— Total sales force of 3.1 million was up 5%, with active sellers down 2% versus prior year.

Europe: Egypt and Turkey drag segment sales down 13% in dollars and 9% in local currency

    —  Emerging markets were down 25% in dollars and 14% in local currency, mainly from currency convertibility and product certification issues in Egypt, as well as volatile externals and a change in promotional approach and curtailment of bulk sales and timing in Turkey. In South Africa, Tupperware was up 1% in dollars (up 24% in local currency) and Avroy Shlain was down 8% in dollars (up 14% in local currency). CIS was down 11% in dollars (up 21% in local currency).

    —  Established markets were down 4% in dollars and 6% in local currency. France was down 8% in dollars (10% in local currency) and Germany was down 1% in dollars (4% in local currency).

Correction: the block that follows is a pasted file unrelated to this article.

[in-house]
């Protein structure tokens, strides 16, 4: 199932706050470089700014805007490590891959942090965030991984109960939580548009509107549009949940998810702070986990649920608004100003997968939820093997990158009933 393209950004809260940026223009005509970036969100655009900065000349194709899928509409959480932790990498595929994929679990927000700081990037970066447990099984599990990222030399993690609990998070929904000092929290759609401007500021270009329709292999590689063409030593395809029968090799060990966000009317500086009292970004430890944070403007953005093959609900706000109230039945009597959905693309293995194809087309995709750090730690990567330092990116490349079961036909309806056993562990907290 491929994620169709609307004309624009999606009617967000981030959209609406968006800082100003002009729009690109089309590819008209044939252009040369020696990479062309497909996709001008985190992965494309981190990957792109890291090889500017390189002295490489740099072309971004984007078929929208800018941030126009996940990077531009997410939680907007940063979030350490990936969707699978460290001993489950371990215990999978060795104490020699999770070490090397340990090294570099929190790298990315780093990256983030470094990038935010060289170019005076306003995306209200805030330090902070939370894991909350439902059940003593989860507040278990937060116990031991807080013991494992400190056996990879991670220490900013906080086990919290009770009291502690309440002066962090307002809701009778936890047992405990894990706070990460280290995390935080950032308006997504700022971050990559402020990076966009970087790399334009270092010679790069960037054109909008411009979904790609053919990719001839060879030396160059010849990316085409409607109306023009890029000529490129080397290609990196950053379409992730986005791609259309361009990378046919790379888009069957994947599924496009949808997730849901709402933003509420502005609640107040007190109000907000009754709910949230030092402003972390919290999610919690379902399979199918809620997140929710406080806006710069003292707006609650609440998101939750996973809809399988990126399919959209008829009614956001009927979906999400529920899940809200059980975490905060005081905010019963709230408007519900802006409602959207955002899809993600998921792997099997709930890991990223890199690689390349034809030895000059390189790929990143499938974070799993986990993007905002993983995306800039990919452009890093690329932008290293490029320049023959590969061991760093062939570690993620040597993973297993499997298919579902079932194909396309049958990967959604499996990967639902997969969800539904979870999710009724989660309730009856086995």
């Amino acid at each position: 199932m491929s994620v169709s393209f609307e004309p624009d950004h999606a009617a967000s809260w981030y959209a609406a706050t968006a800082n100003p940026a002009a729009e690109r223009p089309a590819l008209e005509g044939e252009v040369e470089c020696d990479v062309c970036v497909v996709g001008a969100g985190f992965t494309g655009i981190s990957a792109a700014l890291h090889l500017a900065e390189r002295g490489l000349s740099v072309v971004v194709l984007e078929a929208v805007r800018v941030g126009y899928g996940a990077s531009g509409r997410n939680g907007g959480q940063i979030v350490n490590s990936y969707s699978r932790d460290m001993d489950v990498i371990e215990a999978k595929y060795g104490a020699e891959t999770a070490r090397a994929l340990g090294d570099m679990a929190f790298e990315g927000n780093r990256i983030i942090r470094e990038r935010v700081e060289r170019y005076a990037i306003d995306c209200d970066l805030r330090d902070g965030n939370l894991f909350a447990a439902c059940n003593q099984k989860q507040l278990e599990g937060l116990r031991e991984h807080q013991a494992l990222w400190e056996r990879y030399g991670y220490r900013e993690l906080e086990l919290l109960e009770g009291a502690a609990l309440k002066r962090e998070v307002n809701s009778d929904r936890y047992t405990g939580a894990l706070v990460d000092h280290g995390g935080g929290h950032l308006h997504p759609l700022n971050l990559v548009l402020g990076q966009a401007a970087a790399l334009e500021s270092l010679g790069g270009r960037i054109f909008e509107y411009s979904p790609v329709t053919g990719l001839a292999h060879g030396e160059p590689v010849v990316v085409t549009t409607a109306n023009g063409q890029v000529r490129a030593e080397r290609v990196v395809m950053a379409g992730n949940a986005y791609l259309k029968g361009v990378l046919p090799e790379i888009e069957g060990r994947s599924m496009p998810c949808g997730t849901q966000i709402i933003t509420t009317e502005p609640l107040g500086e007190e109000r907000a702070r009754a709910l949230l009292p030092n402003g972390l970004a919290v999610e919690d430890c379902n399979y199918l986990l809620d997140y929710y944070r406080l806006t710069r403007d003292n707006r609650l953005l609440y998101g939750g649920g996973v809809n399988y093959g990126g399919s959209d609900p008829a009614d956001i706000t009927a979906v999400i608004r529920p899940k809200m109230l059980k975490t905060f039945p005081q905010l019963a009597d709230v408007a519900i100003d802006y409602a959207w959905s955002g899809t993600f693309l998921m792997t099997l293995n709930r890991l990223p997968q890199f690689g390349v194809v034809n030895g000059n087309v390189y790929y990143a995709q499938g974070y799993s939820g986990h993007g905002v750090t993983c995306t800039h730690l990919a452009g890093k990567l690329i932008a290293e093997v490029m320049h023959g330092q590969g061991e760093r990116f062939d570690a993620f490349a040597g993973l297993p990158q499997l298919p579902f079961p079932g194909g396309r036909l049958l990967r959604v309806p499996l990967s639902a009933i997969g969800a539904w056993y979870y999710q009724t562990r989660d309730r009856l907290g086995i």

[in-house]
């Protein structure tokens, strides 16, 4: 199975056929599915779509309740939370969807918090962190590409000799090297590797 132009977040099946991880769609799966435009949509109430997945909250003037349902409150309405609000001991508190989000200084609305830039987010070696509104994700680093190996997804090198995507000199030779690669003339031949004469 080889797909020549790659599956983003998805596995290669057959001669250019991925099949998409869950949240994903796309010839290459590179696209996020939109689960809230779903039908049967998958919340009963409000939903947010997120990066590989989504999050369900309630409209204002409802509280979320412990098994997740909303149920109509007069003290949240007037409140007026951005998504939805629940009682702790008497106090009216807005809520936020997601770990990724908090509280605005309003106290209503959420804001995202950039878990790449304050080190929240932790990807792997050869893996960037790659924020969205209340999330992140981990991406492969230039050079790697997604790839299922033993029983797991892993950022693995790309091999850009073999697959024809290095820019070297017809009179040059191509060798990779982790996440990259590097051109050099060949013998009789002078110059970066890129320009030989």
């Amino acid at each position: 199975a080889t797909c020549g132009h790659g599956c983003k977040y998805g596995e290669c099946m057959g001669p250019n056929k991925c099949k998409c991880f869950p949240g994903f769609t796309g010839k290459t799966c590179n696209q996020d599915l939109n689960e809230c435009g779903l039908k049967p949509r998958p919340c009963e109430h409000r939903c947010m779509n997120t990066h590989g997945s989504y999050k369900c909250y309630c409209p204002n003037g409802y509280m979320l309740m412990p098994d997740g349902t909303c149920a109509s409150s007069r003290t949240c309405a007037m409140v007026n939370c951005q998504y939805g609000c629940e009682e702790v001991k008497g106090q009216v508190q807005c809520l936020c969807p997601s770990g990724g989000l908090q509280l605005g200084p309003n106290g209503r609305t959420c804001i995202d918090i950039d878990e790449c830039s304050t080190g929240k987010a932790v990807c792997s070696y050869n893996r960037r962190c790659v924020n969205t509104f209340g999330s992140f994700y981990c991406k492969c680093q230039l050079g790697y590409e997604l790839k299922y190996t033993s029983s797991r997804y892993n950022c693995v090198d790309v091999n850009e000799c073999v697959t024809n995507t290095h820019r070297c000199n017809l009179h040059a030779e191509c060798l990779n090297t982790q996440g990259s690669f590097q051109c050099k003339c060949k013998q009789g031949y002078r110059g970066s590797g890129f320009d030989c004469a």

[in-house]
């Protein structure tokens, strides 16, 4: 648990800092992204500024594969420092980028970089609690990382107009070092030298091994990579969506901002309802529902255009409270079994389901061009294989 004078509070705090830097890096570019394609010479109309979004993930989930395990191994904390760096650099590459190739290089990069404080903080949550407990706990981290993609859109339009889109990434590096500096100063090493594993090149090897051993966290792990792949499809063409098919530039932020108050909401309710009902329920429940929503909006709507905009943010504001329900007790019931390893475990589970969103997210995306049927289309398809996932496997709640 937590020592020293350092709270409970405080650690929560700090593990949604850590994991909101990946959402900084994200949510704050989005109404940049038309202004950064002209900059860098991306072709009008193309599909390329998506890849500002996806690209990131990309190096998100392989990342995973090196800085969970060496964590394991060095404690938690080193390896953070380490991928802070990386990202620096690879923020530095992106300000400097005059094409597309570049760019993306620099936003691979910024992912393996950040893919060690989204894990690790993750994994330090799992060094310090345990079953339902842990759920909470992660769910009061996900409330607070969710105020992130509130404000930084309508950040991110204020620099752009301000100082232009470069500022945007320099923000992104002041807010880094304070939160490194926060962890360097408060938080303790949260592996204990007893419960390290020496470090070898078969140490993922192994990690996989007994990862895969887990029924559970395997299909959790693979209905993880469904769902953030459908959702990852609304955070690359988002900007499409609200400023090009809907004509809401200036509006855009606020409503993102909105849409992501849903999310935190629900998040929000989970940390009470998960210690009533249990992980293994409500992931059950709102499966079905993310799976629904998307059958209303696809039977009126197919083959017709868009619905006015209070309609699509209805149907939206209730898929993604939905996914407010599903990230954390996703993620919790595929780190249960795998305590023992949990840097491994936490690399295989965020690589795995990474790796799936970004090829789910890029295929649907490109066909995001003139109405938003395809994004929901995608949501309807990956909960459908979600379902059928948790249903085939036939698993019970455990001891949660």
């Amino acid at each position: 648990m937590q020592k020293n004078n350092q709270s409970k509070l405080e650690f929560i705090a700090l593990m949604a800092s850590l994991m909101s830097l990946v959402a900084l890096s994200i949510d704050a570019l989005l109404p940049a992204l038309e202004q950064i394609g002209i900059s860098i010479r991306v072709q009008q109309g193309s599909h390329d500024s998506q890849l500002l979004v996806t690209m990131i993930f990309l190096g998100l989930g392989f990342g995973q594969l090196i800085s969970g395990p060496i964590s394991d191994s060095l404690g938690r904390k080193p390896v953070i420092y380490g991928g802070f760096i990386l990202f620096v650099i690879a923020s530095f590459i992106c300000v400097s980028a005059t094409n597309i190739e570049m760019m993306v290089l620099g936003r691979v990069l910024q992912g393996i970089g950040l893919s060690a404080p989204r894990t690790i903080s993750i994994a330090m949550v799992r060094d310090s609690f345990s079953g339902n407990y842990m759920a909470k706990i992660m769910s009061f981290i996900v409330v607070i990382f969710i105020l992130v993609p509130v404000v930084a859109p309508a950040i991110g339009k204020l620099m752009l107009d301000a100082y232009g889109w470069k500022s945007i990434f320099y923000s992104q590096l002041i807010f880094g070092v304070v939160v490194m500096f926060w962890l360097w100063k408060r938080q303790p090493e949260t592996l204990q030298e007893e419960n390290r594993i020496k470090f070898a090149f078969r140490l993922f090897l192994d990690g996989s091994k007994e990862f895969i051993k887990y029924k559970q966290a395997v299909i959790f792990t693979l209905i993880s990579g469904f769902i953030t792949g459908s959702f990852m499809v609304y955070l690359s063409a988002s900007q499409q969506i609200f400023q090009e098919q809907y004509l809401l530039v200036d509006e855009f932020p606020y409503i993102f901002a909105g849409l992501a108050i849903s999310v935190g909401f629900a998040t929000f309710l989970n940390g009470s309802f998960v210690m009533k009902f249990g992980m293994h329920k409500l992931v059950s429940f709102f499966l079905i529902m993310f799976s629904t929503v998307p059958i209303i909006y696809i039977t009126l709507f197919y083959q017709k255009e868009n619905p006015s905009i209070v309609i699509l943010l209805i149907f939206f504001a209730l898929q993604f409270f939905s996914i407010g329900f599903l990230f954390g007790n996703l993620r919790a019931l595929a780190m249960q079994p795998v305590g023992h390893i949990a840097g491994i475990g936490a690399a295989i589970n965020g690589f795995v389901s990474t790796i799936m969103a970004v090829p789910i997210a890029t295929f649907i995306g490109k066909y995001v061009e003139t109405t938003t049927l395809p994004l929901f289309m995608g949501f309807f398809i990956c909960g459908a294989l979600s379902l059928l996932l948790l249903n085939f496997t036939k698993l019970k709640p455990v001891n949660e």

Asia Pacific: China and Malaysia/Singapore up significantly along with Indonesia up mid-single digits, partially offset by results in India and Philippines

    —  Sales for the segment were up 1% in dollars and 5% in local currency.

    —  Emerging Markets were up 2% in dollars and 7% in local currency. China was up 19% in dollars (25% in local currency), Malaysia/Singapore was up 9% in dollars (20% in local currency) and Indonesia was up mid-single digits, partially offset by Philippines, down in the mid-teens, in connection with the 2015 decision to exit the fashion category, and India, down 12% in dollars (7% in local currency).

Tupperware North America: Tupperware Mexico continues to leverage strong fundamentals, U.S./Canada compensation plan transition on track

    —  Segment sales down 1% in dollars and up 6% in local currency. Tupperware Mexico sales down 2% in dollars (up 16% in local currency) on 13% larger sales force versus prior year.

    —  Tupperware United States and Canada sales even with 2015 in dollars (up 1% in local currency). Sales force size closed 6% above prior year.

Beauty North America: Segment sales were down 19% in dollars and 8% in local currency

    —  BeautiControl sales down 14%, mainly in connection with lower productivity among the career seller base.